Studies show that a surprising 88% of New Year’s resolutions fail. Fortunately, there are a number of science-backed ways that will improve your chances of sticking with them. One trick, that will only take a second, is changing your goals to approach goals.
Approach goal is an end state that you are striving to attain (get an A on the test), while an avoidance goal is an end state that you are striving to avoid (don’t get an F on the test). The effect of avoidance goals are almost universally negative. Avoidance goals are associated with high anxiety, disorganization, avoidance of help, self-handicapping, low-interest and ultimately low achievement (Senko & Hulleman 2011). Individuals who set approach goals consistently achieve better results.
Anxious people are also much more likely to hold avoidance goals, perhaps because they are always worried about failing. Interestingly, depressed people showed a different pattern. They is no relationship between avoidance goals and depression, depressed people do however have a deficit of approach goals (Dickson & MacLeod 2004).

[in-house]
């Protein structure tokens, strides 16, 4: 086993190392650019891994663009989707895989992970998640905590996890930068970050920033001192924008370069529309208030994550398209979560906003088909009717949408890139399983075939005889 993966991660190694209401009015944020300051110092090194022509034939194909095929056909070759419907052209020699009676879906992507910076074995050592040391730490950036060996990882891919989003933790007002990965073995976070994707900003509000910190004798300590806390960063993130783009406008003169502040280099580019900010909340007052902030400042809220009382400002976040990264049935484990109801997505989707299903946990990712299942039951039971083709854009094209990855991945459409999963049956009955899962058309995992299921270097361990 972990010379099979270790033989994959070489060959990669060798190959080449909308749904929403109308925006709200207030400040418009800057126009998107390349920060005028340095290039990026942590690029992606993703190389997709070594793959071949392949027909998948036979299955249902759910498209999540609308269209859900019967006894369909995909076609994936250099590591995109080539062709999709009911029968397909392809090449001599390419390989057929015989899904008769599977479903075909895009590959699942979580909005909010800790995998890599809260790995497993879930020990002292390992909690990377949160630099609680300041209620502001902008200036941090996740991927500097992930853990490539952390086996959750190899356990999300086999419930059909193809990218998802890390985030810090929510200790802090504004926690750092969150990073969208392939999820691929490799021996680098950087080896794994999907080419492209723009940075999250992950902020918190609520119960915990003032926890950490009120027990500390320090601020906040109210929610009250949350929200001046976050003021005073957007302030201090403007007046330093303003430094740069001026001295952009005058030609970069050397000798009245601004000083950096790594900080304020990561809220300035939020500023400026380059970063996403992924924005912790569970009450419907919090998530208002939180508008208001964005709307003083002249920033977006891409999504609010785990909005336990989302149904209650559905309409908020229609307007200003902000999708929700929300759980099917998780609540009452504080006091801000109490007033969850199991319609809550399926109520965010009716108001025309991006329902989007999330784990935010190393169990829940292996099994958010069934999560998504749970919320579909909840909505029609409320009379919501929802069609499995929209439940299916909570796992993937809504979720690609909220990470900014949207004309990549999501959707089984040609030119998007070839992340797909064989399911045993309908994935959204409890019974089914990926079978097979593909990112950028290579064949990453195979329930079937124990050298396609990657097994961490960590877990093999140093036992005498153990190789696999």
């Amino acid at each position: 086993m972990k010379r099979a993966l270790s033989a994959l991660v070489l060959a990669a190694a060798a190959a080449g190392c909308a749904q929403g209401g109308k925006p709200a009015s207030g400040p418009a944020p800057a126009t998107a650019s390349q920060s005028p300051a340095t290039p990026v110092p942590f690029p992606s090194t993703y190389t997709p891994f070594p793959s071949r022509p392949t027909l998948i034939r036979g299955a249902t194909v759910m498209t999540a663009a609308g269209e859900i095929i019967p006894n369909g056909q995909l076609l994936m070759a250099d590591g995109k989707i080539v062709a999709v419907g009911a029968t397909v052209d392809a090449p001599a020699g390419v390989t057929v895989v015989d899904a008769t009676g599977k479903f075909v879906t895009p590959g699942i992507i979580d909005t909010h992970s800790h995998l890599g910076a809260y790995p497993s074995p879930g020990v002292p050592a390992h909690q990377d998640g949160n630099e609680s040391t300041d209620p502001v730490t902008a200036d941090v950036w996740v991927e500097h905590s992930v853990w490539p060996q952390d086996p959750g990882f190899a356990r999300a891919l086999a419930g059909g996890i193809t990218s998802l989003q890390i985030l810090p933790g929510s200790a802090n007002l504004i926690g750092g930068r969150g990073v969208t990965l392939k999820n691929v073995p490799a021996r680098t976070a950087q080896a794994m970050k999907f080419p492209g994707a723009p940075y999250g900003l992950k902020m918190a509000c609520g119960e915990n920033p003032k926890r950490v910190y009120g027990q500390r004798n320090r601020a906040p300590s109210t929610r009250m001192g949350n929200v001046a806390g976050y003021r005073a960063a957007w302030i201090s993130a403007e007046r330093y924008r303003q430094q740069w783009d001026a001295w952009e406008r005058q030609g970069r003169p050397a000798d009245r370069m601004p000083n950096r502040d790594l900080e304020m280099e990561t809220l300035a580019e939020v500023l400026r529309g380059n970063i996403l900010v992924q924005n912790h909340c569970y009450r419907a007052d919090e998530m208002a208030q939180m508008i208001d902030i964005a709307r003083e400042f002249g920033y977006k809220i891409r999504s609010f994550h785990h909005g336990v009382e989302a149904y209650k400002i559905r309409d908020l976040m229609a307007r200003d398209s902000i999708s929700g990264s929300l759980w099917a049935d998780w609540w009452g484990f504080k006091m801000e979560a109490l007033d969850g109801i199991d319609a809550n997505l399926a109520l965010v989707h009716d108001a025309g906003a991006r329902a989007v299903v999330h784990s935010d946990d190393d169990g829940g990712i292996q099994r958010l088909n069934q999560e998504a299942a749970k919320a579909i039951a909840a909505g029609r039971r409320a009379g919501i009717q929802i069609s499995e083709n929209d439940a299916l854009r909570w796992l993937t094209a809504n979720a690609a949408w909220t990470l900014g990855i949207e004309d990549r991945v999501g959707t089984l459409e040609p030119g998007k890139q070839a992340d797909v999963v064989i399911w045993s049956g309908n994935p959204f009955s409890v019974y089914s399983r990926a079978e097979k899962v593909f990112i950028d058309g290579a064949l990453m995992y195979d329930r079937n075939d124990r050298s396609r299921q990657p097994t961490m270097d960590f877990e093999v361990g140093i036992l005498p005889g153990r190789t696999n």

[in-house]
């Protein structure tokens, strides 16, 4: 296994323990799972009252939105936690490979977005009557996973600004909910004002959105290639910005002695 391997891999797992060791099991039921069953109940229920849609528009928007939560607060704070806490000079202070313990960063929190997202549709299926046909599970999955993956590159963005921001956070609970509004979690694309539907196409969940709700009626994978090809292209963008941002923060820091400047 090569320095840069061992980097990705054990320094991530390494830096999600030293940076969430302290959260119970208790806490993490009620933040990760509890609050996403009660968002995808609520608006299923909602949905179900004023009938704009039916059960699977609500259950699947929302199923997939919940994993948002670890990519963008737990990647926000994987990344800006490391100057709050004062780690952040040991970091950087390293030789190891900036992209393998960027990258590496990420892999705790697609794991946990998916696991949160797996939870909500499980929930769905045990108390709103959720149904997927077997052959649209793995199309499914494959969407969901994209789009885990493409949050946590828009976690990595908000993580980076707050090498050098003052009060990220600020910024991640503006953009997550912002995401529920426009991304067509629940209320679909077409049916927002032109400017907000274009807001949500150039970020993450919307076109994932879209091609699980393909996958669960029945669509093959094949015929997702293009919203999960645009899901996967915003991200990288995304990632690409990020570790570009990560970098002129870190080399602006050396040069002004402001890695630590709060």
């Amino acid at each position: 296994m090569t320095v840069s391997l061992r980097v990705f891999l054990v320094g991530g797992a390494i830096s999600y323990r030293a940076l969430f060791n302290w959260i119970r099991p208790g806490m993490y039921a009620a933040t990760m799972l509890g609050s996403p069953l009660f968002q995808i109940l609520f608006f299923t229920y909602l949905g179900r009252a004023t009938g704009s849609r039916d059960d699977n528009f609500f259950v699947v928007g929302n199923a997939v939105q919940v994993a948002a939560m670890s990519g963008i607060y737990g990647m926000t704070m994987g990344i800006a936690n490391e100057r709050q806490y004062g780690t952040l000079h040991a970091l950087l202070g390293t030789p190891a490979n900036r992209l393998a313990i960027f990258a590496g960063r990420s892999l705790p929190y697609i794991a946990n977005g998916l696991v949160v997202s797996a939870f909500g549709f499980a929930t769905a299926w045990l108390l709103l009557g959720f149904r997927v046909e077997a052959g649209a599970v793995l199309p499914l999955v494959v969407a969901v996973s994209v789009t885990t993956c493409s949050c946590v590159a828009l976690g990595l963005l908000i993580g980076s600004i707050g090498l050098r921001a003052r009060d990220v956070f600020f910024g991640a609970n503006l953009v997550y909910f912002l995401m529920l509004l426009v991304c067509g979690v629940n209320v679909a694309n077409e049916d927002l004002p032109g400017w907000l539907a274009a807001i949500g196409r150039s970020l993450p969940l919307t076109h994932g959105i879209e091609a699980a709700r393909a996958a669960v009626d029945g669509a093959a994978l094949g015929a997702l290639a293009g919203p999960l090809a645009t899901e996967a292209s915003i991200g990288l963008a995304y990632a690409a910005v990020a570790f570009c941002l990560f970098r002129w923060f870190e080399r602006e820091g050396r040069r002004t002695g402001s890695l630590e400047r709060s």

So instead of setting resolutions like eating less donuts, set a goal of eating more fruits and vegetables instead. You’ll feel better and you’ll be more likely to achieve your goal.
Dickson, Joanne; MacLeod, Andrew. Brief Report Anxiety, Depression and Approach and Avoidance Goals. Cognition & Emotion. Vol 18(3), 2004, 423-430.
Senko, Corwin; Hulleman, Chris S.; Harackiewcz, Judith M. Achievement Goal Theory at the Crossroads: Old Controversies, Current Challenges, and New Directions. Educational Psychologist. Vol 46(1), Jan 2011, 26-47.